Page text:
Act III - Scene III

Gloucester's castle.

[Enter Gloucester and Edmund]

Alack, alack, Edmund, I like not this unnatural
dealing. When I desire their leave that I might pity him, they
took from me the use of mine own house; charged me, on
pain of their perpetual displeasure, neither to speak of him,
entreat for him, nor any way sustain him.(5)
Most savage and unnatural!
Go to; say you nothing. There's a division betwixt
the dukes; and a worse matter than that: I have received a
letter this night; 'tis dangerous to be spoken; I have locked
the letter in my closet: these injuries the king now bears will(10)
be revenged home; there's part of a power already footed: we
must incline to the king. I will seek him, and privily relieve
him: go you and maintain talk with the duke, that my charity
be not of him perceived: if he ask for me. I am ill, and gone to
bed. Though I die for it, as no less is threatened me, the king(15)
my old master must be relieved. There is some strange thing
toward, Edmund; pray you, be careful.

[Exit Gloucester.]

This courtesy, forbid thee, shall the duke
Instantly know; and of that letter too:
This seems a fair deserving, and must draw me(20)
That which my father loses; no less than all:
The younger rises when the old doth fall.

[Exit Edmund.]


  1. The French forces have already landed, or “footed,” on English soil, and Cordelia is with them. We see here that Gloucester hopes that the French army will be able to defeat Goneril and Regan, and in doing so, restore order. Little does he know, Edmund plans to use this knowledge to his own advantage, further emphasizing that Gloucester has placed his hopes in the wrong son.

    — Kayla, Owl Eyes Staff
  2. Gloucester puts his faith in the wrong son, much like Lear trusts Goneril and Regan rather than Cordelia. Gloucester’s family can be seen as a mirror for Lear’s, as both Lear and Gloucester are blind to the characters of their own children. Since the audience knows of Edmund’s ambitious intentions, Gloucester’s faith in Edmund is an example of dramatic irony.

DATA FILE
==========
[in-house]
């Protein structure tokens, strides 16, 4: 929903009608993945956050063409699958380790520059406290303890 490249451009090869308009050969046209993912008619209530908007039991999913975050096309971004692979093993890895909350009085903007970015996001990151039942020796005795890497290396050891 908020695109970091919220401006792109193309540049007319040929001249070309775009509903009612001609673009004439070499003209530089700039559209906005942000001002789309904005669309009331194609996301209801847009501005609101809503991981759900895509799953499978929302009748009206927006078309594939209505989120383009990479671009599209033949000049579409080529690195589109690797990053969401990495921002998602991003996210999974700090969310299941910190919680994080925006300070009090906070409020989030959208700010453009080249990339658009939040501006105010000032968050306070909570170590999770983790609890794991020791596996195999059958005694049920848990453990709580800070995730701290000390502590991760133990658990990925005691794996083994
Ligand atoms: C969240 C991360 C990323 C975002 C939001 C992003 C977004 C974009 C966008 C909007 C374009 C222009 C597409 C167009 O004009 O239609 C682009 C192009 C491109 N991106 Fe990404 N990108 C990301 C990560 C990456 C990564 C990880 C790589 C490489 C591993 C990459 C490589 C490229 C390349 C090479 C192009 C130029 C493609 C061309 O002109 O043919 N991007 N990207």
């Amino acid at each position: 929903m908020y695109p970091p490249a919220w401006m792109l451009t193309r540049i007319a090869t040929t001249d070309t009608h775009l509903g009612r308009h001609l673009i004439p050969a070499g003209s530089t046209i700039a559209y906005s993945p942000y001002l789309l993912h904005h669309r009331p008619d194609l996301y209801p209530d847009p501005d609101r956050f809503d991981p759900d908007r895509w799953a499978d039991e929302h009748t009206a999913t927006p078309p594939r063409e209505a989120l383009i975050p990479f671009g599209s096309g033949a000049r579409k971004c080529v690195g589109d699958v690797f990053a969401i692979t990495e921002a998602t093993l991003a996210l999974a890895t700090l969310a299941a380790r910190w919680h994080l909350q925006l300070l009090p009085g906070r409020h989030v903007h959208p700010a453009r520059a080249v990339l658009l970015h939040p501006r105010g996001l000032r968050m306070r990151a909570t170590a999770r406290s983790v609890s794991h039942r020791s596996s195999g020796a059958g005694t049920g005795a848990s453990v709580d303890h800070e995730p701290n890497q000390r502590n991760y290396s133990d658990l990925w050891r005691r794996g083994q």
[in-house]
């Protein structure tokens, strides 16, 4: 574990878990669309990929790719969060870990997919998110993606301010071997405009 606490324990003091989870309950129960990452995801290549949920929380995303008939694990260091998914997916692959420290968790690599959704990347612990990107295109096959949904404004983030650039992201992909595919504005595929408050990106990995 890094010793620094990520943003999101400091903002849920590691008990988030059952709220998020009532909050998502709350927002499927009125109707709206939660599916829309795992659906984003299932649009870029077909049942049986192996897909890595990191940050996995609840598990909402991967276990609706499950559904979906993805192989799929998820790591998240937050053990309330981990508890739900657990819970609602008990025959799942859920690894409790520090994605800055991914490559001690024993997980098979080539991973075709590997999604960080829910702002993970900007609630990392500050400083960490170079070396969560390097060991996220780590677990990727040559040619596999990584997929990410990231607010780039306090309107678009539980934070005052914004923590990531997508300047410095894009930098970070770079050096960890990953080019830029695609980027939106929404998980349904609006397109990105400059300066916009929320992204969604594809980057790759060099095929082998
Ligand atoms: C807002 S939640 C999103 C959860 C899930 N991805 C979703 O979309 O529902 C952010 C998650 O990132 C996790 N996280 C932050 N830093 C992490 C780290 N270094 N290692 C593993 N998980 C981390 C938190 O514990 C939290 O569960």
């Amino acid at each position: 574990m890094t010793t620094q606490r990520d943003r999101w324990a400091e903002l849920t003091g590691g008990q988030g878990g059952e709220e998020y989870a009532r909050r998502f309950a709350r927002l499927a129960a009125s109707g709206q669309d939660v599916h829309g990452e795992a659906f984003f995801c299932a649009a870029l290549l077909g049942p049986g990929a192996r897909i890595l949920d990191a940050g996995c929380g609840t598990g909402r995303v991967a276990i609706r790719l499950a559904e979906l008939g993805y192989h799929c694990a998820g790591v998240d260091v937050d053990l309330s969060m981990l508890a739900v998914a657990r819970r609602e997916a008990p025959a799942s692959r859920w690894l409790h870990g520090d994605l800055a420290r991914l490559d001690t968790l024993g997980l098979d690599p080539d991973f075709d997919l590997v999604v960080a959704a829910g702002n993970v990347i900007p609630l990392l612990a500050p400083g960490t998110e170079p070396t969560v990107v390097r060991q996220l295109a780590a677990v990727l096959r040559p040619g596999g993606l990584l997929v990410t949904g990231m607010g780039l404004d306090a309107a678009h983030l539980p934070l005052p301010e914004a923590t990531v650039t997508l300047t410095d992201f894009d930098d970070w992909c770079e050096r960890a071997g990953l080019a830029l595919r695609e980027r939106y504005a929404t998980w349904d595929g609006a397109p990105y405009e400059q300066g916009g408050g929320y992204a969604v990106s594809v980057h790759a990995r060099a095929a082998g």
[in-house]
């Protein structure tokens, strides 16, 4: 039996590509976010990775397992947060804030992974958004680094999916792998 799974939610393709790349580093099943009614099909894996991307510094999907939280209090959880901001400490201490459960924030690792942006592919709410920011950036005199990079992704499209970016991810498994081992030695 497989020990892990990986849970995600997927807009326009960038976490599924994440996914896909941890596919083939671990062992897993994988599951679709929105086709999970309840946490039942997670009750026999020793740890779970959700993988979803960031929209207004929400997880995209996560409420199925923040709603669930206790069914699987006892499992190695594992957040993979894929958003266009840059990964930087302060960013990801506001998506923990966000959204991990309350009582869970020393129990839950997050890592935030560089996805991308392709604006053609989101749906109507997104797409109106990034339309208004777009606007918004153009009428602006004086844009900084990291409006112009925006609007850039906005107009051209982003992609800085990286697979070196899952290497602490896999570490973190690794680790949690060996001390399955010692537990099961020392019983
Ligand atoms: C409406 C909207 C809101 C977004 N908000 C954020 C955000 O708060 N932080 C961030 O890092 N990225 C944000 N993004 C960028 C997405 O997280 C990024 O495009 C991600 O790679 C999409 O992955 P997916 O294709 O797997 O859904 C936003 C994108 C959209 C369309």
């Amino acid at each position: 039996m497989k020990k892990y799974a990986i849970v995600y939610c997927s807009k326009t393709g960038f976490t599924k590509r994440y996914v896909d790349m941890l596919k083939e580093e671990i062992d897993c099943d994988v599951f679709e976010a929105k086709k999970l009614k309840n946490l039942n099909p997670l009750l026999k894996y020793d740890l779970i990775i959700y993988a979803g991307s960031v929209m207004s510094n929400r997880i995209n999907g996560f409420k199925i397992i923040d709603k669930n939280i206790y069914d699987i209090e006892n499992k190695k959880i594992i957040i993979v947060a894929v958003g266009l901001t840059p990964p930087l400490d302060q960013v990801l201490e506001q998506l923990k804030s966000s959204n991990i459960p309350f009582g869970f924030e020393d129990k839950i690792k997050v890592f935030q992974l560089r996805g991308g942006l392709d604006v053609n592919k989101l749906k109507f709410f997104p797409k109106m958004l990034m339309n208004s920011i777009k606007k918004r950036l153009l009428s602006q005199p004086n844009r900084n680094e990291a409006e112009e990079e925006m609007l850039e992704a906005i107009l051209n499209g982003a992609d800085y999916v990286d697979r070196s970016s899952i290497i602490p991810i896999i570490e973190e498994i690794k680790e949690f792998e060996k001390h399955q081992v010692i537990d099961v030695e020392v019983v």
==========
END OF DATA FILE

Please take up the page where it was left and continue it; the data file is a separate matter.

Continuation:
— Kayla, Owl Eyes Staff
  3. “Alack” is a term used to express regret, grief, or pity. Shakespeare complicates the theme of family relationships when he emphasizes that Gloucester considers Goneril and Regan’s callous treatment of their father to be “unnatural.” Their behavior goes against what nature seems to intend—that we care for the well-being of our family. Goneril and Regan’s monstrous natures they are not only cold and careless, but also inhuman—refusing even to let others help their father.

    — Kayla, Owl Eyes Staff
  4. As we’ve seen so far, the dichotomy between the fathers and their children in this play is pronounced: the fathers value fate, tradition, and order; the children (except Edgar and Cordelia) desire authority, power, and control of their own destinies. This tension works on the family level of those involved, but it also works metaphorically for the English state. If the young refuse to acknowledge and learn from the old, the social order will be thrown into disarray.

    — Wesley, Owl Eyes Editor
  5. This is probably the most important line in the entire play. It expresses Shakespeare's real theme, which is that each generation inevitably and relentlessly displaces the generation that came before it and created it.

    — William Delaney
  6. Gloucester explicitly asks Edmund to keep what he is telling him a total secret. The old man does not realize he is talking to his worst enemy, who will immediately betray him.

    — William Delaney